Casa Xixim In Tulum, Mexico

Apart from representing one of the most luxurious homes in Tulum, Mexico, Casa Xixim is also a perfect example of modern architecture and self-sufficiency. It features 4,800 square feet of living space and was completed in 2015 by Specht Harpman. It was built on a narrow lot that faces a protected bay, and it boasts a narrow pathway that leads visitors directly to the combined living, kitchen and dining space, which opens up to a nearby beach.


Adjacent to this space are four luxurious bedrooms, which can also open up to the outdoors should the need arise. As far as sustainability is concerned, a photovoltaic canopy provides much needed energy while ensuring shade for a large terrace on the roof. The terrace was also designed to collect rainwater that can be used after it is filtered and stored properly. Waste is processed using a digester and an artificial wetlands system. Who wouldn’t want to live in a home such as this?

From the architect:

This residence, on a narrow lot fronting a protected bay in Tulum, Mexico, was designed to be fully self-sufficient, and to immerse the occupants in the range of environments that the site offers.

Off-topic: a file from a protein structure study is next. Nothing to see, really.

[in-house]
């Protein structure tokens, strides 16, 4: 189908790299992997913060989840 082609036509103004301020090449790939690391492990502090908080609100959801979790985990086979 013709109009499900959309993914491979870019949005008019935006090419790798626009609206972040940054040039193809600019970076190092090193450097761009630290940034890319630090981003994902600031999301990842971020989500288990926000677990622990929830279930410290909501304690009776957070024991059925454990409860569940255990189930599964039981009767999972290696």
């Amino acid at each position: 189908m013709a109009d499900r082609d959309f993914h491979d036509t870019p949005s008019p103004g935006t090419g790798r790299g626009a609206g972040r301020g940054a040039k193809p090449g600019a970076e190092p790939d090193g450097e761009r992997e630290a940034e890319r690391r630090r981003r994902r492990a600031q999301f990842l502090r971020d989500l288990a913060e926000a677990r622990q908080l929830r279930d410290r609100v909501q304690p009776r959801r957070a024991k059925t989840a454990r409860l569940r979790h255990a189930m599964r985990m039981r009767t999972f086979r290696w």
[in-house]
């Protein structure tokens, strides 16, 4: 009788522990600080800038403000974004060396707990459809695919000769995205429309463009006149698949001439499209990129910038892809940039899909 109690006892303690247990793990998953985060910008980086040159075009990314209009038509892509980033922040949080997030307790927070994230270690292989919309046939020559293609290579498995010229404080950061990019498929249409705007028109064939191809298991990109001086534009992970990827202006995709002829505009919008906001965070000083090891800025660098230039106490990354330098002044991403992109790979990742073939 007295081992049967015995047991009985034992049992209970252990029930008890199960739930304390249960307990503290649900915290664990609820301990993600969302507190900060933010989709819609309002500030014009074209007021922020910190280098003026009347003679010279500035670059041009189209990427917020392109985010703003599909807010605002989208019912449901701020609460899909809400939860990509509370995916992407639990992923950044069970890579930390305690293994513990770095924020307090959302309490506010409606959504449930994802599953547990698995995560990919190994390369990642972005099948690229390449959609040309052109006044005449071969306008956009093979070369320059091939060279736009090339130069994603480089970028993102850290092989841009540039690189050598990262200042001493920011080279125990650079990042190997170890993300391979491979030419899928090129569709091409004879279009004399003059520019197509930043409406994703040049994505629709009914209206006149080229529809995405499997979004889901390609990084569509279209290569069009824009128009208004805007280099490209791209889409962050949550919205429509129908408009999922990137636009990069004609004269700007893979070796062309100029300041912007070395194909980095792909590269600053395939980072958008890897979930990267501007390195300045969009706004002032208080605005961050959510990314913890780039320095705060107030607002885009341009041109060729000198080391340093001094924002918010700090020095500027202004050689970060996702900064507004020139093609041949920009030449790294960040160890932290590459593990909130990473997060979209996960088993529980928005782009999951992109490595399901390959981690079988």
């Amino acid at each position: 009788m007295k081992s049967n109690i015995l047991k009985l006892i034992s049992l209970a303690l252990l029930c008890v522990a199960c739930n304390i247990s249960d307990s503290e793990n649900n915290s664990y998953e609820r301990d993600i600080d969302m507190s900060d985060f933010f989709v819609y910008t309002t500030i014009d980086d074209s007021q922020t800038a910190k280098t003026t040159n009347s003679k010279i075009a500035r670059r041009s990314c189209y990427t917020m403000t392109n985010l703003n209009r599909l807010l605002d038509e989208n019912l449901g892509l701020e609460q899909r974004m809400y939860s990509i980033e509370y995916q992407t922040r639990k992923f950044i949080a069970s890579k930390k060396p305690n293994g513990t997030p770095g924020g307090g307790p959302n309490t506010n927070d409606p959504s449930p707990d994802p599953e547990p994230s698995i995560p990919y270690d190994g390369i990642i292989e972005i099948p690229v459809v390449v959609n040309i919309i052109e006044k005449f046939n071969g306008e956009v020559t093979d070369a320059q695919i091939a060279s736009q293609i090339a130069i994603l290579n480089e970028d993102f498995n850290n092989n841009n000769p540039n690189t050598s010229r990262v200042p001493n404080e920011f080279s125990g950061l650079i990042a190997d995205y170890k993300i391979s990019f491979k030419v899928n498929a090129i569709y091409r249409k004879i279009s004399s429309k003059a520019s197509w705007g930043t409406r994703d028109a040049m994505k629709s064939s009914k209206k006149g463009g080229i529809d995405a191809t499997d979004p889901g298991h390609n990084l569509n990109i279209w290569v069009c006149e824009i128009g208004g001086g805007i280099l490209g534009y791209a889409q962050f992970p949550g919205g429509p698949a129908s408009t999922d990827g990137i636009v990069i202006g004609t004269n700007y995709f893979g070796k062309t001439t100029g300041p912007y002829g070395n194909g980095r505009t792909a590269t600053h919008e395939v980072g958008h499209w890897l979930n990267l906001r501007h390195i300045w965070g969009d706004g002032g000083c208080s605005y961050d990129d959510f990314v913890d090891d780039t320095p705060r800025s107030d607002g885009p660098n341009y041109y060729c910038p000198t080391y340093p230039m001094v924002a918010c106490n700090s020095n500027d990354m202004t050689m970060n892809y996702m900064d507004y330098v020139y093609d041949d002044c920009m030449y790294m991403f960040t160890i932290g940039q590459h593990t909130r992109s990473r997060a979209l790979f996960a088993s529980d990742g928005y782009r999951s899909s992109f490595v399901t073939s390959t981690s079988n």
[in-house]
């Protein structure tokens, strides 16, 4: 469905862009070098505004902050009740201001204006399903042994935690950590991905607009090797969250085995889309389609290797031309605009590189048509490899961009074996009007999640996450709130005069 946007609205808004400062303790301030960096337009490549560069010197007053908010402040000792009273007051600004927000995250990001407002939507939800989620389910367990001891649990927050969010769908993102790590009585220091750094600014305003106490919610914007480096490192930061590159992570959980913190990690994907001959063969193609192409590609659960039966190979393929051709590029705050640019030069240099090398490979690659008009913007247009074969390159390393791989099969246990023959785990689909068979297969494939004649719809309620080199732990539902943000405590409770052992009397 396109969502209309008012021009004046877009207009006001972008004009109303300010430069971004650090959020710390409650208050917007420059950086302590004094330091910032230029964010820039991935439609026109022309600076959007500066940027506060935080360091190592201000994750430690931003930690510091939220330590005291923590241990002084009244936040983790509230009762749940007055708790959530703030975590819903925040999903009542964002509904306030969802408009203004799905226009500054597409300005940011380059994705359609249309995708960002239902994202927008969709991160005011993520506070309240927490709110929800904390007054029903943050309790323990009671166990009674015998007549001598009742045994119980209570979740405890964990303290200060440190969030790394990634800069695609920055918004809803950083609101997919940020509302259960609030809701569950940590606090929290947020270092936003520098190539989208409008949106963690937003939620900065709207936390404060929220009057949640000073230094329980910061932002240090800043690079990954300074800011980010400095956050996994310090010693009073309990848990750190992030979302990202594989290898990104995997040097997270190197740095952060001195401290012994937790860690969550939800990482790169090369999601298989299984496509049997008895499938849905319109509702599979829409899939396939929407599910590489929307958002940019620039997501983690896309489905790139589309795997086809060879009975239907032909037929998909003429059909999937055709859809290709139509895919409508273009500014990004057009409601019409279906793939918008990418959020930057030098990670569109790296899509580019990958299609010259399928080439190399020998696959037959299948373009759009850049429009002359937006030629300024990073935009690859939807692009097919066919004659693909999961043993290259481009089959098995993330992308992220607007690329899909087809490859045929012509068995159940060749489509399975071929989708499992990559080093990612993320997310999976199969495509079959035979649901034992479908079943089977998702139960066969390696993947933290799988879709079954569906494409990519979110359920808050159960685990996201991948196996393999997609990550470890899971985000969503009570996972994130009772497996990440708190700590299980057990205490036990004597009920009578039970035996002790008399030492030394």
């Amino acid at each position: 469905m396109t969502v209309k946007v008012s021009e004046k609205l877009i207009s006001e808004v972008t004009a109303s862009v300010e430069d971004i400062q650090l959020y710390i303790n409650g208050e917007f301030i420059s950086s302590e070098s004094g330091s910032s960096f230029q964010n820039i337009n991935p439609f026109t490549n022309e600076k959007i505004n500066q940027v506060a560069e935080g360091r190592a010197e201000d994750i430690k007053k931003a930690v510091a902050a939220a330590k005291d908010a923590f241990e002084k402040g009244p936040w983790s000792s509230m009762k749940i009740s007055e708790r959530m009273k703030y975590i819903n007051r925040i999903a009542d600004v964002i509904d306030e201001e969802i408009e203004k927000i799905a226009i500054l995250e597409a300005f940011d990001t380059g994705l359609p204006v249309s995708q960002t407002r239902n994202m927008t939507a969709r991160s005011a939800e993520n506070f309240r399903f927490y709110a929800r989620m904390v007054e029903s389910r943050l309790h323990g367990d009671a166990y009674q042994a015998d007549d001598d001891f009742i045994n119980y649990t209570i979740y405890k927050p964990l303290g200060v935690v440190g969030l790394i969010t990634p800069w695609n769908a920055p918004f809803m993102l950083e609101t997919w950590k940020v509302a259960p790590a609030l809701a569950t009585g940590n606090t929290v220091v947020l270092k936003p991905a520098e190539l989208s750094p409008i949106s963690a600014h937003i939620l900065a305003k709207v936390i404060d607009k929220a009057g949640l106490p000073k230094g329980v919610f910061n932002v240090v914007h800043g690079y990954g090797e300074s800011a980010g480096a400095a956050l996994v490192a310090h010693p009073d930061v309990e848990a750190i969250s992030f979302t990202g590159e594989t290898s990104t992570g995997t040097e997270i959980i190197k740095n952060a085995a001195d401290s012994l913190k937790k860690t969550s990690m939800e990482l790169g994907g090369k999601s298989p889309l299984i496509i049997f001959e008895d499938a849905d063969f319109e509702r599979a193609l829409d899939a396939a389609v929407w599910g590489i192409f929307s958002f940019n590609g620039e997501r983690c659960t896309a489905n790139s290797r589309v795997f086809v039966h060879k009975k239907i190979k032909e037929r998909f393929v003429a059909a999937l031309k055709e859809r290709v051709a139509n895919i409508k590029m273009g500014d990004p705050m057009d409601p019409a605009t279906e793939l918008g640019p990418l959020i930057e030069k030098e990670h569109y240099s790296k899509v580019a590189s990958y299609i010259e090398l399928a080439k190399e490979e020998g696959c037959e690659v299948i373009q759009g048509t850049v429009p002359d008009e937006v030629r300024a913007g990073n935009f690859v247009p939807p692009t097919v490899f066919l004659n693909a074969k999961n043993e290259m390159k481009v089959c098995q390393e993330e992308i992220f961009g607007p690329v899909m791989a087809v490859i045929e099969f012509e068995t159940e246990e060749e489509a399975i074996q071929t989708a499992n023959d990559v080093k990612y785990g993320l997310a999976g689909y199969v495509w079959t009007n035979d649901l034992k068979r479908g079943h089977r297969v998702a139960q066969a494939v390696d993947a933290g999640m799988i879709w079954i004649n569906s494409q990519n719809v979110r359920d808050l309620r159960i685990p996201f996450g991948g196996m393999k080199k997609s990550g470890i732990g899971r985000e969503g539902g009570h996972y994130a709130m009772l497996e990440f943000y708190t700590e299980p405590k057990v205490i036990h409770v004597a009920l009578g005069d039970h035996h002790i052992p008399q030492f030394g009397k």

A narrow path brings visitors through dense vegetation to a large living / dining / kitchen space that is fully open to the beach beyond. Four bedrooms, above and adjacent to this space, can also be fully opened to the exterior. The transparency of the house allows prevailing winds to flow through and provide cooling while maximizing views of the site.

The house is powered by a photovoltaic canopy that shades a large rooftop terrace. This terrace also collects rainwater that is filtered and stored for use. Other roof areas are planted with native species that provide insulation and screening. All waste is processed through a digester and artificial wetlands system. Casa Xixim is an ecoluxe, grid-tied, net-neutral house that works in harmony with its surroundings.

 

  • Location: Tulum, Q.R., Mexico
  • Area: 4800.0 ft2
  • Project Year: 2015
  • Photographs: Taggart Sorensen

 

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